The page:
Also on the cards for 2015 is the return of Usain Bolt, who was largely non-existent in 2014, aside from a brief appearance at the Commonwealth Games in Glasgow (where he caused a bigger stir for saying the Games were a “bit shit” than for his running).  In any event, in his absence, Justin Gatlin was totally dominant over 100m and 200m, setting the world’s fastest times in both (6 of the top 7 in the 100m, and the top 2 in the 200m).

Gatlin, of course, is a polarizing figure because he is a convicted dope cheat who returned to the sport after a four-year, and in 2014 ran faster than ever (drug era included), while 8-years older.  He is the fastest ever 30-year old over 100m and 200m, and many have questioned his 2014 performances given his past – his mere presence at meetings offends some; his dominance has sparked far more controversy.

The scientific merit in this particular story comes from a study published this year where scientists in Norway discovered that the benefits of steroids lasted long after the actual doping ended, at least in mice.

The combination of this research finding, which was attributed to a cellular memory mechanism, and Gatlin’s great performances this year, re-opened the debate about life-time bans for drug cheats, because the obvious link is that even if Gatlin is no longer doping in 2014, he is benefitting from what he did in 2006 (and presumably, before).  The passion in this debate was such that Robert Harting, a German discus thrower, actually requested to be removed from the IAAF shortlist for athlete of the year in protest against Gatlin’s inclusion on that same list.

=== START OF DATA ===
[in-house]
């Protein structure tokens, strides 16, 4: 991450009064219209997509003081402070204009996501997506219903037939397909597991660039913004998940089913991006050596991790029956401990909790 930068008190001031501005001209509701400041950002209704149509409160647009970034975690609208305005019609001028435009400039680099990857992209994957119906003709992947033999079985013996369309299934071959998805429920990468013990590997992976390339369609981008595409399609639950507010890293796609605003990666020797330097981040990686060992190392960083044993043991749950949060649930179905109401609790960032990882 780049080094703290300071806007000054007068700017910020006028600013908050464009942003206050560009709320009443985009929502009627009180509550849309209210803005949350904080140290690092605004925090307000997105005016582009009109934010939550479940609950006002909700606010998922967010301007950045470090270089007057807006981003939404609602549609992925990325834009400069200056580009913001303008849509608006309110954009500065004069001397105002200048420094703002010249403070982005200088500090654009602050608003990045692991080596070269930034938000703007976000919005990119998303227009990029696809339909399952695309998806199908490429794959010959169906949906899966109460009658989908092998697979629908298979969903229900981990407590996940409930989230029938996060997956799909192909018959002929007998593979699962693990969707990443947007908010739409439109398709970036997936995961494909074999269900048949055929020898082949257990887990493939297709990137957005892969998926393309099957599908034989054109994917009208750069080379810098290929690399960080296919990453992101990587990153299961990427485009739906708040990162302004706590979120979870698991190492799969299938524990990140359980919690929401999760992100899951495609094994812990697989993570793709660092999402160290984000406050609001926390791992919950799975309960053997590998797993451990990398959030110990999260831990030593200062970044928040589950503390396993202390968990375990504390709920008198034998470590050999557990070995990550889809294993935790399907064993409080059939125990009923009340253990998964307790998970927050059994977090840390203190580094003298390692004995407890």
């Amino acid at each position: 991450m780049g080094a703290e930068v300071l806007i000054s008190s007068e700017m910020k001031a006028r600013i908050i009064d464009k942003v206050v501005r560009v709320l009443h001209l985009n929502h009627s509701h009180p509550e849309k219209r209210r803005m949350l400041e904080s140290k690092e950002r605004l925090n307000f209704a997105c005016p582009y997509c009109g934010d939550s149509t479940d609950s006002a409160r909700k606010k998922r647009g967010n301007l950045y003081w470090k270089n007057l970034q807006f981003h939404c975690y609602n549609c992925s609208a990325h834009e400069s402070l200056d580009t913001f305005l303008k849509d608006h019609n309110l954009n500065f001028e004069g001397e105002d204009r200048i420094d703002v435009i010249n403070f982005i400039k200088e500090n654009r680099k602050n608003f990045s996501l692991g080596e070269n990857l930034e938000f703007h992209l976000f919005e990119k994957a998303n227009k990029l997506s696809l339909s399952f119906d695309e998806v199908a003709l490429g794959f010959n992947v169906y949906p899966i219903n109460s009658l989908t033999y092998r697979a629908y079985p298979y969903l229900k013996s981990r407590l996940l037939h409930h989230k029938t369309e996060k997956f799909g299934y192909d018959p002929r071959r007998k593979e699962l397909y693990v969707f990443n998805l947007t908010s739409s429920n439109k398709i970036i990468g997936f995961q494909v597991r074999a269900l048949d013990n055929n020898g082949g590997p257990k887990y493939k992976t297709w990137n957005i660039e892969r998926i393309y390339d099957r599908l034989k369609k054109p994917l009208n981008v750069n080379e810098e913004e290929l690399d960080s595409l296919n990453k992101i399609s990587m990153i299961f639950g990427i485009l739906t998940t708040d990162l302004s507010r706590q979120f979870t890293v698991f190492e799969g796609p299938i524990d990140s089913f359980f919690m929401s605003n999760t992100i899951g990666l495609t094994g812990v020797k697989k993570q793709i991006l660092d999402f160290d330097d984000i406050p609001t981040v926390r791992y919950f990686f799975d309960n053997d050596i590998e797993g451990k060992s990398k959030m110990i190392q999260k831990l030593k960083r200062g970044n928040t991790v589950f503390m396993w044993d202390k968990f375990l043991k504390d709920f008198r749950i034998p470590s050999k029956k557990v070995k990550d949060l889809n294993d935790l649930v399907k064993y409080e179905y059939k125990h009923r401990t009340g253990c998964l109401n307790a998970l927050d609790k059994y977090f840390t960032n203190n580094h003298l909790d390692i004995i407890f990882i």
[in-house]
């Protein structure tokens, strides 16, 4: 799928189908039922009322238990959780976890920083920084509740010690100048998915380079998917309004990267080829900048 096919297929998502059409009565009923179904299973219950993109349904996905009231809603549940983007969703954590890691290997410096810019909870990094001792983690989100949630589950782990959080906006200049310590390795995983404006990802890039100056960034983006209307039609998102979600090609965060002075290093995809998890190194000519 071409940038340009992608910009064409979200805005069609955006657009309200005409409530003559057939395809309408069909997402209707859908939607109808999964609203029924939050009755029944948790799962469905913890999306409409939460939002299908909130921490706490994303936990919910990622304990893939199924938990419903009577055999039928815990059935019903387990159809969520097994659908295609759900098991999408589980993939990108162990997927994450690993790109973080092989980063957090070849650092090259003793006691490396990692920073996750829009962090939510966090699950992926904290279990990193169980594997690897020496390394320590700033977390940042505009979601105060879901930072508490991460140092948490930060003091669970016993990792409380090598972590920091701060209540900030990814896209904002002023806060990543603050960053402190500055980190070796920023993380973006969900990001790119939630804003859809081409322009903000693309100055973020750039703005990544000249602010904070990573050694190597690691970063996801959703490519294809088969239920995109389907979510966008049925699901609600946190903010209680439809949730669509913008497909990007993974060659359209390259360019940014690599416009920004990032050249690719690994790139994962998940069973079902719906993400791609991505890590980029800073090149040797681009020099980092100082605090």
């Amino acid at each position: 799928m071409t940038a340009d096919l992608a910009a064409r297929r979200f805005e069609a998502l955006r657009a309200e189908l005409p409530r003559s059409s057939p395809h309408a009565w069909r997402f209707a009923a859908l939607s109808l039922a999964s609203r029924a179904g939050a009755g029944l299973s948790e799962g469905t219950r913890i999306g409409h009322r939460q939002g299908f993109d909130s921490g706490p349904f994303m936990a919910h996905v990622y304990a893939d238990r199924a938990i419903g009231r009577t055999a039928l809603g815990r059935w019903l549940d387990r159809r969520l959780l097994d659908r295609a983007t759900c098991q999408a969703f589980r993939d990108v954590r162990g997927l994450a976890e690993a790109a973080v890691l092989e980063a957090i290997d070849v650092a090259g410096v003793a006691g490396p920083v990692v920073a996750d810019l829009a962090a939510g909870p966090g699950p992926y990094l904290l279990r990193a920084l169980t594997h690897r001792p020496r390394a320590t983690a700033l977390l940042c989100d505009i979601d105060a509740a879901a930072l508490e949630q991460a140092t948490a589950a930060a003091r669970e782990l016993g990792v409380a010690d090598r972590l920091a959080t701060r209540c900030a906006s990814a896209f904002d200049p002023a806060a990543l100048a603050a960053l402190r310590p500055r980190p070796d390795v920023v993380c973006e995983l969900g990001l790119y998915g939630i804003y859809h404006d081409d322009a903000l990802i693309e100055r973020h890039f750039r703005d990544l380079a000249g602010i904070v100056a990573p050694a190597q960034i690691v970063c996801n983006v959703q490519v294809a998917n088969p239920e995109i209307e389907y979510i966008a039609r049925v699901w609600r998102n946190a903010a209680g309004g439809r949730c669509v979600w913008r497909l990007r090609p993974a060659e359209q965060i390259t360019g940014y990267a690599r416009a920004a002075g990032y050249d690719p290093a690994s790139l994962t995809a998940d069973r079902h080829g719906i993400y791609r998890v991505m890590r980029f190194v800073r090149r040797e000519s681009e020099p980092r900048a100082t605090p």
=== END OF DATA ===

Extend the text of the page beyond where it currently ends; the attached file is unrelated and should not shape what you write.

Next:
It’s certainly good to see an athlete taking a principled stand in this current climate of omerta and silence, but the debate is an important one.  Should life-time bans accompany the first failed drug test?  My feeling is that until it can be proven with 100% certainty that an athlete doped, I don’t know wheter the system can enforce life-time bans for a first offence.  The harsher the punishment, the more resistance an accused athlete is likely to offer, and my concern is that the fallibility of the testing (we’d be naive to claim that it’s perfect) means the entire system may be crippled by legal battles.  Certainly, the biological passport in cycling is straining under this type of burden of proof, because every case seems to go to arbitration, and lifetime bans would only increase the stakes.

However, if we can get to a point where drugs like testosterone, EPO, growth hormone can be reliably detected, then I absolutely support calls for life-time bans.

You can read the research article on the long-term effects of doping here – Cellular memory mechanism aids hypertrophy after doping,

and then here are a couple of good lay articles explaining the research and its link to Gatlin:

As for Bolt, if there was going to be a good time to have an ‘off-year’, 2014 was it.  The lack of major championships, while still two years out from the Olympics, means that many athletes dip in the even years between Olympic Games.  Add injury, and Bolt’s obvious life of distraction, and it’s perhaps not surprising that he was not at the level of previous years.

What he will return to in 2015 is a more competitive rival, and some questions about his own durability.  It should enliven track, particularly when combined with the return of Yohan Blake, who was also anonymous in 2014.

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Next time: Looking ahead to 2015

That’s a wrap, three of the big sports science stories of 2014.  I had planned a look ahead to 2015 but that can wait until next year, also known as two days from now.  Perhaps a wishlist of the things I’d like to see less of and more of, as well as some personal changes for the year ahead.

Until then, thanks again for the support in 2014, have a great New Year’s celebration, and see you in 2015!

Ross